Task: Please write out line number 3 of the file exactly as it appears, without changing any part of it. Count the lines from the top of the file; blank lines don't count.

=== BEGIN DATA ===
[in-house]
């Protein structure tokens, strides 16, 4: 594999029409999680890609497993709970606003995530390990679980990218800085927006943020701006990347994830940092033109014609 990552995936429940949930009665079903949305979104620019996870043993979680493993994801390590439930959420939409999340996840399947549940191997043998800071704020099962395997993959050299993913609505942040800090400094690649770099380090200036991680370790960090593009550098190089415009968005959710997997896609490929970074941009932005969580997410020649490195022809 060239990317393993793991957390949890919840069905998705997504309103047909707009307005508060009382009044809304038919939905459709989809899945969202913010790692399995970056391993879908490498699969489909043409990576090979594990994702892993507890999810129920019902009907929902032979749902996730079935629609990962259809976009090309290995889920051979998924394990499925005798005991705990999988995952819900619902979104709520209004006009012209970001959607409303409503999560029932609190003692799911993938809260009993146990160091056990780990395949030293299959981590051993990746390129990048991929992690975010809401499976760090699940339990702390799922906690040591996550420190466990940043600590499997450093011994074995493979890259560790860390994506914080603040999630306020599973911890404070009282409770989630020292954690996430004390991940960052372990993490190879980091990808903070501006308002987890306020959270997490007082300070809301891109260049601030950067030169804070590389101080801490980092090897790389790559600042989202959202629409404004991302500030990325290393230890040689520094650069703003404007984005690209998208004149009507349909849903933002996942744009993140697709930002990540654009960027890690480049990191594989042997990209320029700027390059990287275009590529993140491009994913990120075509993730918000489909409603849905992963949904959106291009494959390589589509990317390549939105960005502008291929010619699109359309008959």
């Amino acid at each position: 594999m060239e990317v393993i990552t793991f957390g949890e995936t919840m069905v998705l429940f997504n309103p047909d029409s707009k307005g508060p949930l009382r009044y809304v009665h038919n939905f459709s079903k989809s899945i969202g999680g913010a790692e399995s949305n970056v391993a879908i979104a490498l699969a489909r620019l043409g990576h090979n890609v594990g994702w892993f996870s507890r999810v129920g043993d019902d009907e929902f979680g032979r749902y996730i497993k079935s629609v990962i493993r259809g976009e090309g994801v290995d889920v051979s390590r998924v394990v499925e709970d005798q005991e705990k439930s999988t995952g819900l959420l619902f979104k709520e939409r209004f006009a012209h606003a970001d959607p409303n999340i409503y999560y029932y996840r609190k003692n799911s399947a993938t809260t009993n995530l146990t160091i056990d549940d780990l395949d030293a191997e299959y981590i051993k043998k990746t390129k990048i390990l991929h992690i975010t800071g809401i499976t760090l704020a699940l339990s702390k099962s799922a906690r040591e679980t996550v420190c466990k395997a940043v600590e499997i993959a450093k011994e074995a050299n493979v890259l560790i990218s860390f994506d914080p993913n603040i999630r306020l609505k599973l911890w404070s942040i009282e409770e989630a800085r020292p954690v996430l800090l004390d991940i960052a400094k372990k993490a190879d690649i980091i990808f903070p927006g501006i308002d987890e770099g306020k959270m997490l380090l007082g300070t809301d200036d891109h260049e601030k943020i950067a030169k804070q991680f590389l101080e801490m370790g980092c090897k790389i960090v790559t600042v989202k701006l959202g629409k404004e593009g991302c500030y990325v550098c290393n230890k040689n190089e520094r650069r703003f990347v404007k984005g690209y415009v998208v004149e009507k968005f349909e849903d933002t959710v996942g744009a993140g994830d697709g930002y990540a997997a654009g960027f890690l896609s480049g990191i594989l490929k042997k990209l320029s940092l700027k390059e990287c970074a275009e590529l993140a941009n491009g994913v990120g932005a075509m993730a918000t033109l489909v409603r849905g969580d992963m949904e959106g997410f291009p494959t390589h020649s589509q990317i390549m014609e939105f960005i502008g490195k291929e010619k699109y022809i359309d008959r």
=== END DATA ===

């Amino acid at each position: 594999m060239e990317v393993i990552t793991f957390g949890e995936t919840m069905v998705l429940f997504n309103p047909d029409s707009k307005g508060p949930l009382r009044y809304v009665h038919n939905f459709s079903k989809s899945i969202g999680g913010a790692e399995s949305n970056v391993a879908i979104a490498l699969a489909r620019l043409g990576h090979n890609v594990g994702w892993f996870s507890r999810v129920g043993d019902d009907e929902f979680g032979r749902y996730i497993k079935s629609v990962i493993r259809g976009e090309g994801v290995d889920v051979s390590r998924v394990v499925e709970d005798q005991e705990k439930s999988t995952g819900l959420l619902f979104k709520e939409r209004f006009a012209h606003a970001d959607p409303n999340i409503y999560y029932y996840r609190k003692n799911s399947a993938t809260t009993n995530l146990t160091i056990d549940d780990l395949d030293a191997e299959y981590i051993k043998k990746t390129k990048i390990l991929h992690i975010t800071g809401i499976t760090l704020a699940l339990s702390k099962s799922a906690r040591e679980t996550v420190c466990k395997a940043v600590e499997i993959a450093k011994e074995a050299n493979v890259l560790i990218s860390f994506d914080p993913n603040i999630r306020l609505k599973l911890w404070s942040i009282e409770e989630a800085r020292p954690v996430l800090l004390d991940i960052a400094k372990k993490a190879d690649i980091i990808f903070p927006g501006i308002d987890e770099g306020k959270m997490l380090l007082g300070t809301d200036d891109h260049e601030k943020i950067a030169k804070q991680f590389l101080e801490m370790g980092c090897k790389i960090v790559t600042v989202k701006l959202g629409k404004e593009g991302c500030y990325v550098c290393n230890k040689n190089e520094r650069r703003f990347v404007k984005g690209y415009v998208v004149e009507k968005f349909e849903d933002t959710v996942g744009a993140g994830d697709g930002y990540a997997a654009g960027f890690l896609s480049g990191i594989l490929k042997k990209l320029s940092l700027k390059e990287c970074a275009e590529l993140a941009n491009g994913v990120g932005a075509m993730a918000t033109l489909v409603r849905g969580d992963m949904e959106g997410f291009p494959t390589h020649s589509q990317i390549m014609e939105f960005i502008g490195k291929e010619k699109y022809i359309d008959r």